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Unpaid Professionals: Commercialism and Conflict in Big-Time College Sports.

Andrew Zimbalist

Princeton, NJ: Princeton University Press, 1999. Pp. xii, 252. $24.95.

A college racing stable makes as much sense as college football. The jockey could carry the college colors; the students could cheer; the alumni could bet; and the horse wouldn't have to pass a history test. (p. 3)

Robert Hutchins

Former president of the University of Chicago

With this pithy epigraph, Andrew Zimbalist, a professor of economics at Smith College, begins his scathing indictment of the current state of intercollegiate athletics played at the highest level in the United States. Zimbalist, who admits he "didn't catch college sports fever while in college" (p. ix) and teaches at an institution that does not offer athletic scholarships, has produced a fine piece of scholarship on a complex topic. Zimbalist recognizes the important benefits generated by college sports, but he clearly feels that in its current state, the benefits are far outweighed by the costs, including the detrimental impact of college athletics on the intellectual standards and educational process at American universities.

Chapter 1 focuses on the hypocritical nature of the National Collegiate Athletic Association (NCAA) and its dismal track record of attempted reform of college athletics. To illustrate the hypocrisy at the core of the NCAA, Zimbalist contrasts a statement on the first page of the NCAA Manual describing the NCAA's basic purpose as to "retain a clear line of demarcation between intercollegiate athletics and professional sports" (p. 3) with an extra point in a 1996 college football game that cost the losing team $8 million in potential revenues. Although commercialism in intercollegiate athletics predates the NCAA, Zimbalist argues convincingly throughout the book that the NCAA has aided and abetted commercialism rather than deterring it. Readers will find Zimbalist's account of the early history of radio and television broadcasts of college sports illuminating; both the NCAA and most of the member institutions initially opposed radio and television broadcasts because of fears that they would reduce gate and con cession revenues.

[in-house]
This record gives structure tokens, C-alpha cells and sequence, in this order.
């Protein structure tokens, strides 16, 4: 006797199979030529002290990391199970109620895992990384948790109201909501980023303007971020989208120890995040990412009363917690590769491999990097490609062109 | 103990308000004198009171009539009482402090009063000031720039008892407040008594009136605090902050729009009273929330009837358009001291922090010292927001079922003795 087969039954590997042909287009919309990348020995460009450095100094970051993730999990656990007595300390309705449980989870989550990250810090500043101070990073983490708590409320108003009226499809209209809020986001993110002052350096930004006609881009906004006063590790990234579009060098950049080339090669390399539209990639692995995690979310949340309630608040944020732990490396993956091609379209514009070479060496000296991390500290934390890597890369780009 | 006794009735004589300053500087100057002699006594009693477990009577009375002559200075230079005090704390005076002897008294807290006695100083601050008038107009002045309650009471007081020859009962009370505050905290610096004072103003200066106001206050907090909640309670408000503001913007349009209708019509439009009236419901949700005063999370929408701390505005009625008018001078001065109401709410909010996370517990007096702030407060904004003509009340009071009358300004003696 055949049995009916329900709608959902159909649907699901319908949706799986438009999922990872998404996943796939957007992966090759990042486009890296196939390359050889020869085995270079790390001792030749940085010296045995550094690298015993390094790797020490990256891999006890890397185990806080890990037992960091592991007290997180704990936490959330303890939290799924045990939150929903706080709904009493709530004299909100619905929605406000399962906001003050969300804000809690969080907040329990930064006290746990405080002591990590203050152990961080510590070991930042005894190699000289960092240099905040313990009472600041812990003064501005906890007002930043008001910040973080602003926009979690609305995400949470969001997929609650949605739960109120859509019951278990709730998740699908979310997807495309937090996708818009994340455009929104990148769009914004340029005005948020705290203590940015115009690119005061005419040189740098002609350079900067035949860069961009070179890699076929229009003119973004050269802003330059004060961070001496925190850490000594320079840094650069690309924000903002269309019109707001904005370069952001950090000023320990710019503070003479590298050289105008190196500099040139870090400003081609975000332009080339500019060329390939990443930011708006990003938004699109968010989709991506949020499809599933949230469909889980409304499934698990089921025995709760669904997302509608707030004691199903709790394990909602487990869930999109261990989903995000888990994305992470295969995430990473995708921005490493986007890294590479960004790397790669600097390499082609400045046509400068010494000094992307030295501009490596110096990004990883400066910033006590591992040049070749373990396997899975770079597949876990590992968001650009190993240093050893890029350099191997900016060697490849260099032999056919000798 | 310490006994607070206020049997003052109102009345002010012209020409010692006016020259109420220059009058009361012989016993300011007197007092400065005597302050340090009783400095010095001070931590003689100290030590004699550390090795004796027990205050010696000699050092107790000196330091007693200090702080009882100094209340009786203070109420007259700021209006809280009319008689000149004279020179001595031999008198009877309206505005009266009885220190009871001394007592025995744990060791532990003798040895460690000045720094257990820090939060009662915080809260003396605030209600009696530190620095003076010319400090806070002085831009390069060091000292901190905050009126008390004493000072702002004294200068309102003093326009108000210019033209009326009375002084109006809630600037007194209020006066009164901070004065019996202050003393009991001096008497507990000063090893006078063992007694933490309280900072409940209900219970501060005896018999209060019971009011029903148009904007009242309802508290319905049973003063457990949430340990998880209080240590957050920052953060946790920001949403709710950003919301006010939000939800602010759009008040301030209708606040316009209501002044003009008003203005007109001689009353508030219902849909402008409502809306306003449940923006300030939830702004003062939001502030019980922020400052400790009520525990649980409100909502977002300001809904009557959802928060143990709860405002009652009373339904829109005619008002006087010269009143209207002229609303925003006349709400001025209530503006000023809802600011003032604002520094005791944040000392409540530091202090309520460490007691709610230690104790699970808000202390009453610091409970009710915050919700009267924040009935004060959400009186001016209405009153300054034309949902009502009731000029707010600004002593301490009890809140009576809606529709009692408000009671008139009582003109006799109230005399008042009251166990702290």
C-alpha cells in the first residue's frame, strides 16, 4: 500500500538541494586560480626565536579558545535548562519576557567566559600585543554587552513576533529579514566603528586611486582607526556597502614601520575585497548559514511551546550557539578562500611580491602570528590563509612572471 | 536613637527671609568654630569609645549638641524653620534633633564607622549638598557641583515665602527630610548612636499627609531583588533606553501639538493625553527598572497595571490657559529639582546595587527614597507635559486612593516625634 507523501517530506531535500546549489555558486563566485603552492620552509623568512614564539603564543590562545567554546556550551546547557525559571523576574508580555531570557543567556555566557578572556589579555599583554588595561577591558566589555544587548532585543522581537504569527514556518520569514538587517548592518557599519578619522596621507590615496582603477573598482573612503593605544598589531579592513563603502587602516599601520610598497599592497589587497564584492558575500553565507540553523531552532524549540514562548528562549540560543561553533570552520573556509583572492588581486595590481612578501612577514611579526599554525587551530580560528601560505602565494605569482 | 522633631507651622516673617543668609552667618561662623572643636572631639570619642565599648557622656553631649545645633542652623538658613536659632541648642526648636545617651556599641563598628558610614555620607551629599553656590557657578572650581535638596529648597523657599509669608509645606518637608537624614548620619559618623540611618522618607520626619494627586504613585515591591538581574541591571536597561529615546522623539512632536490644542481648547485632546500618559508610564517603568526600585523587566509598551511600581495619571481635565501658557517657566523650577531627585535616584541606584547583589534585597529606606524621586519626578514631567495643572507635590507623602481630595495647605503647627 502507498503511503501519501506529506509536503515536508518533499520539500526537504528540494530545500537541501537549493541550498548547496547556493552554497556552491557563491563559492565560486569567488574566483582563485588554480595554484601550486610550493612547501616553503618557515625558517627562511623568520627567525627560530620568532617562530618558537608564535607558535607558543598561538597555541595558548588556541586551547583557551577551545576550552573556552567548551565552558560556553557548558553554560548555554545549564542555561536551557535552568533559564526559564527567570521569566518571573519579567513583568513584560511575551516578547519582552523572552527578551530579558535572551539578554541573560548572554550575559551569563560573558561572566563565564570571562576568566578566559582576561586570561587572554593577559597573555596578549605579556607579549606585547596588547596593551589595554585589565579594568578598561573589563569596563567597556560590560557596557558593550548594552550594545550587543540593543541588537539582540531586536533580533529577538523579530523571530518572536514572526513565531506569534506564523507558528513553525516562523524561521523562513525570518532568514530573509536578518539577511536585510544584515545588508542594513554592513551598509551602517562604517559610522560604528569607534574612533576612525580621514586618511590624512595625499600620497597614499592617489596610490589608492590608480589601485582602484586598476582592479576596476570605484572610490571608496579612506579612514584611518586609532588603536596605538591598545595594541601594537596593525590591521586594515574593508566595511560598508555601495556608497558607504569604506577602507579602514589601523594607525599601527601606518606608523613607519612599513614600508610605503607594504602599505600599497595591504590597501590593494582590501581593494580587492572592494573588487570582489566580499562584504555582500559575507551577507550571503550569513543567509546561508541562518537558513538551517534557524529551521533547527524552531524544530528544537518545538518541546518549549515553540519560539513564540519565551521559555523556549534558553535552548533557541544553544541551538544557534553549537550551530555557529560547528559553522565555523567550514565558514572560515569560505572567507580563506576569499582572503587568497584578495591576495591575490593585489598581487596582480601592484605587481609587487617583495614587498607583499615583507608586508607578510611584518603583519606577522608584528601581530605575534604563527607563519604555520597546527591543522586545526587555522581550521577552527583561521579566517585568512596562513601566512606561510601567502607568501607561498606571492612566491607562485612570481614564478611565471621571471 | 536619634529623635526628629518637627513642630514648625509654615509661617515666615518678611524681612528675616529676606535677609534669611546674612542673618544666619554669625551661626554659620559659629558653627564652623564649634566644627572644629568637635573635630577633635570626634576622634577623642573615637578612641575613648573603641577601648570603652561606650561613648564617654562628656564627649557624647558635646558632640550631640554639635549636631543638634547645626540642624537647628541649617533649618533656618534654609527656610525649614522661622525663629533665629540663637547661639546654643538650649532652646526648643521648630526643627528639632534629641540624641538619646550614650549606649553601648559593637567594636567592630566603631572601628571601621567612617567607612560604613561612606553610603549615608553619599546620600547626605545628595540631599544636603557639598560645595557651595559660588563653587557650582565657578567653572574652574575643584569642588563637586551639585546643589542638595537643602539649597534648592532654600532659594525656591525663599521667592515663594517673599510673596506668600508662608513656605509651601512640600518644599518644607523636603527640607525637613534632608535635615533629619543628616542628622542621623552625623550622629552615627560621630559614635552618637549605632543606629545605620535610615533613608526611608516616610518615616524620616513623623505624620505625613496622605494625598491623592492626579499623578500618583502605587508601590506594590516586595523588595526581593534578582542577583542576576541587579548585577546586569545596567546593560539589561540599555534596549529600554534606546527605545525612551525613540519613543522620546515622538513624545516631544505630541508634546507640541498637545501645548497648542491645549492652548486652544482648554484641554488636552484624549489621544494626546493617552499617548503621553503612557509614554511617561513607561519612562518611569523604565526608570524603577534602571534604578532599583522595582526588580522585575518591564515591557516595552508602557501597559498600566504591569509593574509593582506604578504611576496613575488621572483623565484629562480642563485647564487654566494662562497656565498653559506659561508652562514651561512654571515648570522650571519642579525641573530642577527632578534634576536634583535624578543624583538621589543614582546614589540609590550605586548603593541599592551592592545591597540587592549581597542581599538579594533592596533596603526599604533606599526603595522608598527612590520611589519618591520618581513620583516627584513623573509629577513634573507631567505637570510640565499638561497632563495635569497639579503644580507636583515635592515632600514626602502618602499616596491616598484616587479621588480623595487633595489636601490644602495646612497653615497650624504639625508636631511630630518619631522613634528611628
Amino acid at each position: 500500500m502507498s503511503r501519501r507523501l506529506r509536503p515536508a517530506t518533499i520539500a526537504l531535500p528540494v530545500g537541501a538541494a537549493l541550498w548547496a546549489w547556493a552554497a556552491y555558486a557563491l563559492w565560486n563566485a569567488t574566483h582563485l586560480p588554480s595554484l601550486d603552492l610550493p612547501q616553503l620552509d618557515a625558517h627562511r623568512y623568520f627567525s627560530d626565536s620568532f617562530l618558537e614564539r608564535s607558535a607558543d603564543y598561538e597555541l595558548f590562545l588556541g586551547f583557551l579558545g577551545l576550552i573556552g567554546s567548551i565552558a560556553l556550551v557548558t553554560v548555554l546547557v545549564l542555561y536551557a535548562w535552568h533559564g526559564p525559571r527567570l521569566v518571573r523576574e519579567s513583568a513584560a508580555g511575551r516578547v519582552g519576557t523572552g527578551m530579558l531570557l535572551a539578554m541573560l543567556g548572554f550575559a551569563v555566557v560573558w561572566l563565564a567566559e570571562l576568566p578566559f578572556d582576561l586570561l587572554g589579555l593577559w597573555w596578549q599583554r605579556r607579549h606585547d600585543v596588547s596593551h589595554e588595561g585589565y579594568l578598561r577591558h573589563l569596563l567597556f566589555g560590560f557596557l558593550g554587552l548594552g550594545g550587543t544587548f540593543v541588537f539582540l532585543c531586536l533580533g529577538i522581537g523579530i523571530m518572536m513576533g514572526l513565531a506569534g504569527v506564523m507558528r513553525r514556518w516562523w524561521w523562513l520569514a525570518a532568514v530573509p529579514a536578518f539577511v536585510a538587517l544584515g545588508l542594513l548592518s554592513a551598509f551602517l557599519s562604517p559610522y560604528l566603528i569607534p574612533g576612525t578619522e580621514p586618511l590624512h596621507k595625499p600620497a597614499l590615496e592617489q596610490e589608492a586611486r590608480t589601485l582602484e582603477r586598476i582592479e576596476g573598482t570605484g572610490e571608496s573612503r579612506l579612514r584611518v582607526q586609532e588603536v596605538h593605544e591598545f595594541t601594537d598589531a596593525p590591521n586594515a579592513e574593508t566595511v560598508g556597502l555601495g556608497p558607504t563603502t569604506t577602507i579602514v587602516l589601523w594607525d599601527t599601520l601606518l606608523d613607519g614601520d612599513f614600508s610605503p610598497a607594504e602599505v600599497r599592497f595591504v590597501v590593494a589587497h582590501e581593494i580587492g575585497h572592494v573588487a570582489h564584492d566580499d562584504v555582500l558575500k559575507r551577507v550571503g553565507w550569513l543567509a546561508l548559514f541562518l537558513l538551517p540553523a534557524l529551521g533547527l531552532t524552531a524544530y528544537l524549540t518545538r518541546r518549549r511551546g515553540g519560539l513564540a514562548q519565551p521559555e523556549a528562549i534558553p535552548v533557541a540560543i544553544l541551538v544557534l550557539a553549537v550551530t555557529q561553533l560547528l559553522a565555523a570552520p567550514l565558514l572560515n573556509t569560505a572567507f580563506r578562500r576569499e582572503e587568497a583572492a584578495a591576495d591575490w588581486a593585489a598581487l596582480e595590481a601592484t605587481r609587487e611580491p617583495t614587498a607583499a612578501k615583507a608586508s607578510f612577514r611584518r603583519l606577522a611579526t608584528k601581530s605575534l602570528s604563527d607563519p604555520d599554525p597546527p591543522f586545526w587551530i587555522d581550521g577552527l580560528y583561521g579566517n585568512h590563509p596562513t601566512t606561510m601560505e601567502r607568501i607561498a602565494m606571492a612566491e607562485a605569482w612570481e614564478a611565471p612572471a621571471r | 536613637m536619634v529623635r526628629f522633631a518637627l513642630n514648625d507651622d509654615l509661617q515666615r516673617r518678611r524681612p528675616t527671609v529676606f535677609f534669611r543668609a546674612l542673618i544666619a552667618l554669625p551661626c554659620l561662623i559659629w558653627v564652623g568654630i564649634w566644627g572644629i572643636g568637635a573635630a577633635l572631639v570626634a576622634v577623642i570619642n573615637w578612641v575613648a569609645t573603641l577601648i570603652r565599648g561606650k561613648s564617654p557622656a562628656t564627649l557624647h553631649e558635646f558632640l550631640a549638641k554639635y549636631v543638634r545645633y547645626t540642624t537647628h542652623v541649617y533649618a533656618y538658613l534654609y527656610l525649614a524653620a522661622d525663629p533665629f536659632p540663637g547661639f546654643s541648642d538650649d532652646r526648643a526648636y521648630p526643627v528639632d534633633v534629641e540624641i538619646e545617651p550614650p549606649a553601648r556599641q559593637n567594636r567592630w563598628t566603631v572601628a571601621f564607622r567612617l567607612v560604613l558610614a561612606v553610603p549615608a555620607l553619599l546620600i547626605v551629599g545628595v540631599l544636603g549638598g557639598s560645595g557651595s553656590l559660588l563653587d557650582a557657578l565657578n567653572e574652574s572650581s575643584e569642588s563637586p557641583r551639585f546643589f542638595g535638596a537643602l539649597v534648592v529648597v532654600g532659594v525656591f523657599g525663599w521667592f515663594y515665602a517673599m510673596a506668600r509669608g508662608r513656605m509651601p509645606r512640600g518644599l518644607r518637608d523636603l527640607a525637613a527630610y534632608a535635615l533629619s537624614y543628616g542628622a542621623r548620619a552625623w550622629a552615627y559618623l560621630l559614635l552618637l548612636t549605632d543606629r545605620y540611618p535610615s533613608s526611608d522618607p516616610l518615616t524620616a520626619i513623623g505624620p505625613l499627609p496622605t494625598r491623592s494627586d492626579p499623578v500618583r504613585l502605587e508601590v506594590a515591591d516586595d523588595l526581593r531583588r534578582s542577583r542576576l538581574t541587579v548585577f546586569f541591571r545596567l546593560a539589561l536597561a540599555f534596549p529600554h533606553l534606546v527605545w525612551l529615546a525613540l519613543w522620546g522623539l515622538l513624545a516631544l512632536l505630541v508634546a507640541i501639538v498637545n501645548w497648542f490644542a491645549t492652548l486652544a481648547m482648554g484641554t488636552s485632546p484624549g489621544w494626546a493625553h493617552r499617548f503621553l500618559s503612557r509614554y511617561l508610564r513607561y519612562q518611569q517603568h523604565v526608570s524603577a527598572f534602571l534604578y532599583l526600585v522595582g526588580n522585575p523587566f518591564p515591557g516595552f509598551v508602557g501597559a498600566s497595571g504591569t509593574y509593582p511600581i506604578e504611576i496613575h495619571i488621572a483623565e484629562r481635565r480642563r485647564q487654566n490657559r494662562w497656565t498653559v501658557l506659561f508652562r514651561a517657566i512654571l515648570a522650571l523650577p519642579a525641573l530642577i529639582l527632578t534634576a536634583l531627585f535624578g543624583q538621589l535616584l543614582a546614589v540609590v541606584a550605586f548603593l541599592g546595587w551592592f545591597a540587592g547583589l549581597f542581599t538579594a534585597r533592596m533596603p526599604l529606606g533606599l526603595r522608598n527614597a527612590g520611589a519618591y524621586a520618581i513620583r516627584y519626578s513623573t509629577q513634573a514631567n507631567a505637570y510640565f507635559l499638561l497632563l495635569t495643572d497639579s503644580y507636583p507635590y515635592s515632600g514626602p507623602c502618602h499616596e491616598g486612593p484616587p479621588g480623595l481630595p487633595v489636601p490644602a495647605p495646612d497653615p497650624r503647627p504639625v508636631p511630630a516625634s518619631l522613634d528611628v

In the following chapters, Zimbalist examines the impact of commercialism on every important facet of intercollegiate athletics. Zimbalist devotes considerable attention to the important issue of gender equity for both participants and coaches. Despite his background as a consultant in at least one prominent equal-pay lawsuit, Zimbalist's discussion of the issue of equal pay for college coaches is firmly grounded in economic theory and free of the rhetoric that mars much of this topic.

Zimbalist also explores the curious nature of the NCAA cartel. Economists have long recognized that the NCAA operates much like a cartel, acting collusively to minimize input costs and restrict output. Unlike other cartels, most of the members of the NCAA cartel do not seem to be able to realize profits. The existence of above-average economic profits in big-time college athletic departments is a matter of dispute among economists who study the NCAA. Zimbalist sifts through the existing theory and evidence and undertakes a cogent analysis of the effects of shady accounting practices.

In the end, Zimbalist concludes that only a handful of programs generate regular surpluses. How long can a cartel last when only a handful of members benefit from membership? Zimbalist documents the trend of concentration of control of Division I, the big-time NCAA institutions, into the hands of a few of the most commercialized institutions. Whether the NCAA cartel can continue under such a regime is an open question.